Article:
Session September 5, 2017
from the Juvenile Court for Montgomery County No. 16-JV-59
Ray Grimes, Judge
appeal arises from the adoption of a permanent parenting plan
and the determination of a father's child support
obligation. The father argues that the juvenile court erred
in both its fashioning of the parenting plan and its
calculation of his child support obligation. Because the
court made insufficient findings of fact and conclusions of
law, we vacate and remand.
R. App. P. 3 Appeal as of Right; Judgment of the Juvenile
Court Vacated and Case Remanded
C. Girsky, Clarksville, Tennessee, for the appellant,
R., Adrienne Gilliam Fry, Clarksville, Tennessee, for the
appellee, Megan R.
Neal McBrayer, J., delivered the opinion of the court, in
which D. Michael Swiney, C.J., and Frank G. Clement Jr.,
P.J., M.S., joined.
NEAL McBRAYER, JUDGE
R. ("Father") and Megan R. ("Mother")
married on May 30, 2014, in Florida. They moved, along with
Mother's son from a prior marriage, to Clarksville,
Tennessee, due to Father's military service. The exact
date of the move is not reflected in the record, but the
parties moved into a house in Clarksville in May 2015. That
same month, they welcomed their daughter, Briley R.
2015, Father left the army and began working as an
over-the-road truck driver making approximately $700-900 per
week. Mother stayed at home caring for the children.
foreshadowing events to come, in October 2015, a Florida
court annulled the marriage between Father and Mother
because, at the time of their marriage, Mother's divorce
from her prior husband was not yet final. Sometime in
mid-December 2015, Father left the home he shared with Mother
and moved back to Florida to live with his parents. But he
continued to pay the mortgage on the house, the car loan,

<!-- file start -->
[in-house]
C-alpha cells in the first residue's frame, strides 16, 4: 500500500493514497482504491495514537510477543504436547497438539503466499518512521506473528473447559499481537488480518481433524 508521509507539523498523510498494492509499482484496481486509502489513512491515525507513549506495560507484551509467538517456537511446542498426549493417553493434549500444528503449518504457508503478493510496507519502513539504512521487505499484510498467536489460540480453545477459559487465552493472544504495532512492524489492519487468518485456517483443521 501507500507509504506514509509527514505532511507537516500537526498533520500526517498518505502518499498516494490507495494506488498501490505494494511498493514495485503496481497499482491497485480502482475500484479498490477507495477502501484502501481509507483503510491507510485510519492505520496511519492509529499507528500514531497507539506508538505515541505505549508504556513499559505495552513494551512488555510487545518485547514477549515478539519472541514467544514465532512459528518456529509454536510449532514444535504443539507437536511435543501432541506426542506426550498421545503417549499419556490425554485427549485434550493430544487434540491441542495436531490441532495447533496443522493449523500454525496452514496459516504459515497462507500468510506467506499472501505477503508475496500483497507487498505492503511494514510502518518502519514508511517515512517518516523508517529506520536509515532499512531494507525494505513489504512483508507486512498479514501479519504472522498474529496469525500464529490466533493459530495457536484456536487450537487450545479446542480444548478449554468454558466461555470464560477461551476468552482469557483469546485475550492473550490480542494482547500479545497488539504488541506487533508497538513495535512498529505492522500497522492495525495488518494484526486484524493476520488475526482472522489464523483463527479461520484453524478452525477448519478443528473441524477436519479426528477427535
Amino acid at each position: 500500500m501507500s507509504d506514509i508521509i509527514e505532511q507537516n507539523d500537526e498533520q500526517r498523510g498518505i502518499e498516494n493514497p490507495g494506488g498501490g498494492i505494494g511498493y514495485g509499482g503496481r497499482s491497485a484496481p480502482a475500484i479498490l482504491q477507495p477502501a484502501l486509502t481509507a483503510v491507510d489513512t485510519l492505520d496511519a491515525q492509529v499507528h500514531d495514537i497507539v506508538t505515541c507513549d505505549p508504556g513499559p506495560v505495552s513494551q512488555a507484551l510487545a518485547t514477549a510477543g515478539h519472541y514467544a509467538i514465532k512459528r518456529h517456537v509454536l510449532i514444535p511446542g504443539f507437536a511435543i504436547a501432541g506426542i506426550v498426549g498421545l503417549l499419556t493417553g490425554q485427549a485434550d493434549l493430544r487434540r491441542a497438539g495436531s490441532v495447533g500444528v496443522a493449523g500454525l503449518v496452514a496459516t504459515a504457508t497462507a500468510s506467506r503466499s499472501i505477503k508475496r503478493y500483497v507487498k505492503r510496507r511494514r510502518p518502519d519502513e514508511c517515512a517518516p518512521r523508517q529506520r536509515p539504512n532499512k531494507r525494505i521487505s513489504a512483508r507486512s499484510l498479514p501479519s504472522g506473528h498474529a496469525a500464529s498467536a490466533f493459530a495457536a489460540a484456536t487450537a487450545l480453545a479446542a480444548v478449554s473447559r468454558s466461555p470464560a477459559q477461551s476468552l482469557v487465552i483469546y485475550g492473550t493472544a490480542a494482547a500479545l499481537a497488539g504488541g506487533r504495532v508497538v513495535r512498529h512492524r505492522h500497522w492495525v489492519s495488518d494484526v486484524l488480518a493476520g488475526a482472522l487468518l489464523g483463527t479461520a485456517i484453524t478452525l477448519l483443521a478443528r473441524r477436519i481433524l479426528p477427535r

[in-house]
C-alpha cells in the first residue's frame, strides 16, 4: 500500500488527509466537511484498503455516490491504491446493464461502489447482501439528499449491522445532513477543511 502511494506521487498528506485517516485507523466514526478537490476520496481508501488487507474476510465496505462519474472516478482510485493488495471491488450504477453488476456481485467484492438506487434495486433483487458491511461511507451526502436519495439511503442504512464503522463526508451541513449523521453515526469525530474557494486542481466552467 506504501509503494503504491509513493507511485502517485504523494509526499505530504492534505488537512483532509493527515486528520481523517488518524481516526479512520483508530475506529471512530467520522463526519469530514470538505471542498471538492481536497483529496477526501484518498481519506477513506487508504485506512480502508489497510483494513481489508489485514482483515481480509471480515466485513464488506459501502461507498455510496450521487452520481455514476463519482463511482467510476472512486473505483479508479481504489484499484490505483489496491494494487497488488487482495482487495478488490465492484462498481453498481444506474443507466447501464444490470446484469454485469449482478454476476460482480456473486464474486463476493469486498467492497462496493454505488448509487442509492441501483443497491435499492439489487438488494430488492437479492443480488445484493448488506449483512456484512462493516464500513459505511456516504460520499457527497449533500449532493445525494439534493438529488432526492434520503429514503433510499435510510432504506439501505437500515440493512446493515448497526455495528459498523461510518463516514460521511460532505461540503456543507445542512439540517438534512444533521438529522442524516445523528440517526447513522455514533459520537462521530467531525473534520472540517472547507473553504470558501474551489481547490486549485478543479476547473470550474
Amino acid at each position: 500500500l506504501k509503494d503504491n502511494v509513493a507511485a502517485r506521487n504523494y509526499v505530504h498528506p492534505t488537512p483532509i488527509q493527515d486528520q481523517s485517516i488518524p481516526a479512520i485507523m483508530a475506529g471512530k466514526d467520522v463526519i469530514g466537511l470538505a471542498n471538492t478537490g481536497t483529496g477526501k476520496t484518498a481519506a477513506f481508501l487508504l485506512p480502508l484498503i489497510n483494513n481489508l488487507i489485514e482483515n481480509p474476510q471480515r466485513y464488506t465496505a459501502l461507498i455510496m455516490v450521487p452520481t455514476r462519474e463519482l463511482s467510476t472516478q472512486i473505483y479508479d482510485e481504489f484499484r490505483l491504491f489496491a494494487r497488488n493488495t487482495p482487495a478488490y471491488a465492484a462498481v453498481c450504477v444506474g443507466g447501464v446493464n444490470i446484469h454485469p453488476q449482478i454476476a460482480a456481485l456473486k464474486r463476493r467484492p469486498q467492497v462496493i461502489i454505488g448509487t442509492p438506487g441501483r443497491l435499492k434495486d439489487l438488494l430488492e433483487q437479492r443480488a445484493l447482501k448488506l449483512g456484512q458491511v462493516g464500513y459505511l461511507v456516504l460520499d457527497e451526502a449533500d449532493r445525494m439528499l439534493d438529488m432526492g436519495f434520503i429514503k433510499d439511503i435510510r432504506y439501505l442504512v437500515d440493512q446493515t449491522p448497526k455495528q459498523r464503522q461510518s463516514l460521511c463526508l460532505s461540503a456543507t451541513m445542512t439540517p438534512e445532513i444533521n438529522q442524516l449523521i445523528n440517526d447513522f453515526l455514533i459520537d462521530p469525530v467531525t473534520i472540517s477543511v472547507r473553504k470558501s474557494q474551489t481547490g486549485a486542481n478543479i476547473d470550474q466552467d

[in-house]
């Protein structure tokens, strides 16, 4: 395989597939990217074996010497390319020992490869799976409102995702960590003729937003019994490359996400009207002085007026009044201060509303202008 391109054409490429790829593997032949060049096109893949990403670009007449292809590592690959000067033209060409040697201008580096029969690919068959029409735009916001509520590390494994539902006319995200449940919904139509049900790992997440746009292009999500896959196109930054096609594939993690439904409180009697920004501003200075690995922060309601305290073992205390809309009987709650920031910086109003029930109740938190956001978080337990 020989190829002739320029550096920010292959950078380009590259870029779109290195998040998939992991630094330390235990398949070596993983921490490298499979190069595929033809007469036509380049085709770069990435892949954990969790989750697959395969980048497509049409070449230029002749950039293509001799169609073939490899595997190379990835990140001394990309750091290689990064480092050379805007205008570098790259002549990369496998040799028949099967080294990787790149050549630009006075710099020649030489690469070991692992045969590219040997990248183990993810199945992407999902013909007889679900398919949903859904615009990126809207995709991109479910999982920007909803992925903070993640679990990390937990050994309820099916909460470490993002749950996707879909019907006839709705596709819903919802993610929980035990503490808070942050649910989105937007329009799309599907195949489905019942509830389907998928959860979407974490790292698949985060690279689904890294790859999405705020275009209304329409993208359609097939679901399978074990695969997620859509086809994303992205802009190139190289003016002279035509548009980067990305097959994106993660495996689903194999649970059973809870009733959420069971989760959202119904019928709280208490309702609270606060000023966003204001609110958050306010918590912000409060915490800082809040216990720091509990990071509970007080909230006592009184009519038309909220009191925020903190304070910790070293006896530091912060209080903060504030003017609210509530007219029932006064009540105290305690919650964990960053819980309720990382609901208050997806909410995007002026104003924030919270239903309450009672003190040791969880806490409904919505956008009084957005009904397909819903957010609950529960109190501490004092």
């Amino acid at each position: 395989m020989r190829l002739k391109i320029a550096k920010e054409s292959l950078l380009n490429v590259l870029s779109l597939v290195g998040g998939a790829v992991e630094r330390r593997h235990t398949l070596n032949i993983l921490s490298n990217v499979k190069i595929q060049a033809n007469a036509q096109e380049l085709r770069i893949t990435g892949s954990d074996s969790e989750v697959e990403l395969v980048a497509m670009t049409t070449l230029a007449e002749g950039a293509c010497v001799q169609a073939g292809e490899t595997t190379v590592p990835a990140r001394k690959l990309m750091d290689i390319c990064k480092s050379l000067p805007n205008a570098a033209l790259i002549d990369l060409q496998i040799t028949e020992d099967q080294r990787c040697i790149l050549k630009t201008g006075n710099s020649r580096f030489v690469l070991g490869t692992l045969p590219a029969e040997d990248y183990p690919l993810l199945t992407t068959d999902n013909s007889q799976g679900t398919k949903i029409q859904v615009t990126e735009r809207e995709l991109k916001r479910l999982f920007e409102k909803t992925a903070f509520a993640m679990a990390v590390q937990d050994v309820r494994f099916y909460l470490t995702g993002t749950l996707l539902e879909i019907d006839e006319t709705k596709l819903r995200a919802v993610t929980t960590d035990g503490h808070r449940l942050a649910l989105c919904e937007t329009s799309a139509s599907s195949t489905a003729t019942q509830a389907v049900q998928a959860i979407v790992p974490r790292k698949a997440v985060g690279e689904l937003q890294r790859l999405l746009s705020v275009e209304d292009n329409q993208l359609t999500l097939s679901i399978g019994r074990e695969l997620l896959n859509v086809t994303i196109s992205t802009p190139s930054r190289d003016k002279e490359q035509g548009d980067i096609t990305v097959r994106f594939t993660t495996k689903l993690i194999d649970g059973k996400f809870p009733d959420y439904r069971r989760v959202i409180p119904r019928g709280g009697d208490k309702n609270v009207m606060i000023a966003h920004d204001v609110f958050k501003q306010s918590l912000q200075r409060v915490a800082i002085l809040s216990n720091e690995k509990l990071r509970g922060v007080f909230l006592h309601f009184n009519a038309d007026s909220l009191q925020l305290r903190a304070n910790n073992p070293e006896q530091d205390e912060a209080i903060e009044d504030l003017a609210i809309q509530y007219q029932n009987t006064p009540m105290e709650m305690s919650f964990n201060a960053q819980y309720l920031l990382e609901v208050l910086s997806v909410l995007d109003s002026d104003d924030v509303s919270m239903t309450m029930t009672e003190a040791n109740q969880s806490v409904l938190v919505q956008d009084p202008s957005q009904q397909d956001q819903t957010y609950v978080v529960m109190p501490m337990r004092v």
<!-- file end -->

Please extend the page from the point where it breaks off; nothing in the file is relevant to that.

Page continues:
utilities, and phone bills.
January 14, 2016, Mother filed a petition for legitimation in
the Juvenile Court for Montgomery, Tennessee, seeking entry
of a parenting plan and child support. Father filed an answer
and counter-petition for custody. After a pre-trial hearing,
the court ordered, among other things, Father to
"continue to pay the regular bills he had been paying
pending further order." The court also established a
temporary parenting plan, directing each party to exchange
the child just south of Atlanta, Georgia, every two weeks
beginning on February 13, 2016.
juvenile court conducted a bench trial on April 1, 2016,
which lasted less than two hours. Father, Mother, and
Briley's pediatrician testified.
to Mother's testimony, Father abandoned the children and
her without warning and left them with no means of support.
She also claimed surprise that Father had quit his job.
Mother did admit that Father continued to pay expenses after
leaving and that he left some money in a joint check account.
Mother also conceded that she was receiving child support
from her former husband.
disputed Mother's version of events, asserting that he
left because the parties were already having problems.
According to Father, Mother "knew it was coming, "
and Mother "told [him] to leave on multiple . . .
claimed to have quit his job as a truck driver because of his
belief that he would never get custody of Briley unless he
obtained a more stable job. His job kept him on the road and
away from home seven to nine days at a time. He testified
that he was compelled to move back in with his parents in
Florida because he could not pay both the mortgage on the
house and rent for an apartment in Clarksville.
parties entered into evidence various texts and Facebook
messages. Generally, this evidence reflected poorly on both
Father and Mother. Father also played for the court
recordings of his interactions with Mother, but the
recordings themselves were not introduced into evidence.
pediatrician testified briefly regarding her interactions
with Briley and Mother. She expressed her opinion that Mother
was "a very good . . . mom" and took proper care of
Briley. But she acknowledged not knowing Mother well.
testimony related to child support was extremely limited.
Mother testified she had been working as a part-time
pharmacist technician for a little over a month, making $10
per hour and working between 10 to 15 hours per week. Father
testified he worked full-time at an air conditioning company
making $12 per hour.
order entered on May 20, 2016, the juvenile court named
Mother the primary residential parent and awarded her 267
days of parenting time. The court awarded Father 98 days. In
support of its ruling, the court made the following findings
1. That the Court has considered the factors in Tenn. Code
Ann. § 36-6-101 [sic];
2. That the factors enumerated in Tenn. Code Ann. §
36-6-101 [sic] weigh in ...